Composed of clay, sand, fibre, flour, and water, clay finishes are quite simple to mix up. The exact recipe will depend on the materials available as well as the desired outcome. The thickness of the finish is easily varied to accommodate for different requirements and designs. Anything from ¼ of an inch down to a thin clay paint, called an Aliz, is typically used, though thicker can be achieved when needed.

Clay finishes can be used just about anywhere, from garden walls to bedroom ceilings, the application of clay plasters is just about endless. Living rooms, bedrooms, entryways, all of these benefit greatly with the application of an alluring clay finish. Adding a softness and texture not found in paints, clay finishes can turn a room into a warm and engaging space.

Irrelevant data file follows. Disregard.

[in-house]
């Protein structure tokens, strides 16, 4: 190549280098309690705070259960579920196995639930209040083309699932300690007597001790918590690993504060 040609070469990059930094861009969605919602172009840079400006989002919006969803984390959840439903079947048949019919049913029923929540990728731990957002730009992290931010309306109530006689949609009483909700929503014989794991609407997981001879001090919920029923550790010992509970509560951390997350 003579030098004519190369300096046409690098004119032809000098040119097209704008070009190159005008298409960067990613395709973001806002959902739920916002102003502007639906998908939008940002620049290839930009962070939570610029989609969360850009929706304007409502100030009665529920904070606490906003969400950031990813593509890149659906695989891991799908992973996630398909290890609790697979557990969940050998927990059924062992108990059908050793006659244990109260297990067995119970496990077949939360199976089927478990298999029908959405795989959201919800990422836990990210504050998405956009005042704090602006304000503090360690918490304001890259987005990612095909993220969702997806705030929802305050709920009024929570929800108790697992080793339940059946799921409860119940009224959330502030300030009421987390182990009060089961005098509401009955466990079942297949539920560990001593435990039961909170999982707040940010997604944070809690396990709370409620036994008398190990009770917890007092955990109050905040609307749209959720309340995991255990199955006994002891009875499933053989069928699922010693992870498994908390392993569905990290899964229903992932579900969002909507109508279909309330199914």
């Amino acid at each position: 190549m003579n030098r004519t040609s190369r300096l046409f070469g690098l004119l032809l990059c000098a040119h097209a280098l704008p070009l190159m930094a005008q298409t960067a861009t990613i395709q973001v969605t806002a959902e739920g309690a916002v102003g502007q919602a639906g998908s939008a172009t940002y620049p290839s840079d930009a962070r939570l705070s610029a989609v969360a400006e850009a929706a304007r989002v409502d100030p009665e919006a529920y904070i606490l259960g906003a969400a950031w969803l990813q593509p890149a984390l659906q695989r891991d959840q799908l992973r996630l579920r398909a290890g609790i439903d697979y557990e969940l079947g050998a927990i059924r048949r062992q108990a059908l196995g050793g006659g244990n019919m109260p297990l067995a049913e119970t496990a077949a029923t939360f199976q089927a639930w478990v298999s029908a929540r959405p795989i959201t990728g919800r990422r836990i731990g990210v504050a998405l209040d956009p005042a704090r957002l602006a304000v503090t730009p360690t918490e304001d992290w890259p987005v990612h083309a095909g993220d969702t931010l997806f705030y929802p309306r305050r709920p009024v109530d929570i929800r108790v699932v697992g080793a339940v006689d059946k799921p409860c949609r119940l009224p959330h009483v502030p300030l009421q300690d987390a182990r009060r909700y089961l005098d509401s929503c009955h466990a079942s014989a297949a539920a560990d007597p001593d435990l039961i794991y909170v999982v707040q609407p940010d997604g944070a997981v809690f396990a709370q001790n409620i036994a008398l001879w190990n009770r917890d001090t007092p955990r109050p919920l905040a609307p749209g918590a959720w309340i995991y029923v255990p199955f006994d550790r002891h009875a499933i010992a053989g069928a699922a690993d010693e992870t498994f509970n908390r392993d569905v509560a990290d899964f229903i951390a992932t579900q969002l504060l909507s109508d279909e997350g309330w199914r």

The clay used in a clay finish is the main influence over base colour, followed by the colour of the sand. A white clay and sand is usually chosen for the base of a clay finish, as lighter coloured walls are typically more appealing than darker ones. If starting with a light base, it is much easier to adjust the colours with pigments, while a darker based plaster will see little to no difference with the addition of pigments. Some places have very beautiful clays available naturally and are applied with no colour added to some lovely results.

The selection of colour for a clay plaster is quite large and it is easier to ask about a colour you want than for us to list all that are available. We do keep samples on hand to help give clients a starting point when it comes to making this decision. Our plasterers are quite skilled at colour mixing, it may surprise you to see what is possible. Keep in mind however, that there is a saturation point when it comes to the addition of pigment in a plaster. If you find that a more intense or rich colour is wanted, an aliz or pigment wash can help in achieving this.